This letter written in WWII and sent from France to a Women’s Army Corps (WAC) at Project Y in Los Alamos remained a mystery for 76 years. Courtesy/Los Alamos Historical Society
By SHARON SNYDER
Los Alamos Historical Society
Sometimes the old saying “it’s a small world” is amazingly true! That statement definitely relates to the circumstances of a letter written in WWII and sent from France to a Women’s Army Corps (WAC) at Project Y.
A native of Oxford, Miss., Katherine “Pat” Patterson joined the Women’s Army Auxiliary Corps—soon to be changed officially to WAC—in autumn of 1942. She was called to active duty in December and was soon on a train headed to New Mexico along with several other WACs. They were to report to Lt. Col. Whitney Ashbridge on arrival at Project Y. Cpl. Patterson was 22 years old and was among the first 200 military personnel assigned to the Manhattan Project on the Hill. She began work as a clerk in the Army Service Forces.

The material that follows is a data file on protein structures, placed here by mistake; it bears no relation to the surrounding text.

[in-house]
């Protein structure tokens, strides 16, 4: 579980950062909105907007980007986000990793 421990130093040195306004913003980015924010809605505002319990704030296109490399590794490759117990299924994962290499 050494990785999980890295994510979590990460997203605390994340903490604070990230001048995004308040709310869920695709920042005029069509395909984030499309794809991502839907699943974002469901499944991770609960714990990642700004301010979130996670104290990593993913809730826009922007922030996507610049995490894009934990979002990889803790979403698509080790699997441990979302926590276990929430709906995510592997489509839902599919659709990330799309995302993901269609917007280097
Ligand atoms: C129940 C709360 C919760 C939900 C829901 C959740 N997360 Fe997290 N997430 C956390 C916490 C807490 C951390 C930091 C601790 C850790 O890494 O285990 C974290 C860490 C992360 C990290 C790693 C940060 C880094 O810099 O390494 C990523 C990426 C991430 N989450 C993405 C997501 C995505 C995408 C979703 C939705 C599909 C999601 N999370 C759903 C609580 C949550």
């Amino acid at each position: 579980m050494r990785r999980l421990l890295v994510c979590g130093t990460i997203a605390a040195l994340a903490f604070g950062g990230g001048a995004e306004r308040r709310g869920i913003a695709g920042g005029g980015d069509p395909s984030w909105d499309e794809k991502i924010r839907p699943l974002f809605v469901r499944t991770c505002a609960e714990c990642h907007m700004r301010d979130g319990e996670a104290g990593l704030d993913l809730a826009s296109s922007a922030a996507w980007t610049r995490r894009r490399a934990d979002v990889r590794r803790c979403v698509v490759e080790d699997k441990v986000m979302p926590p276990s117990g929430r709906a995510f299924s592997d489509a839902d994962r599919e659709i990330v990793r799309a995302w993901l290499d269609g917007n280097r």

As with most families during World War II, Pat had other family members in the Armed Forces. Her brother, Jim Patterson, was serving in France. In the way of siblings, Jim decided to have a bit of fun with his sister and sent a letter that would send up red flags for the mail censors and get Pat into a precarious situation.
These articles are written by the Los Alamos Historical Society Staff. Many of these articles were originally published by the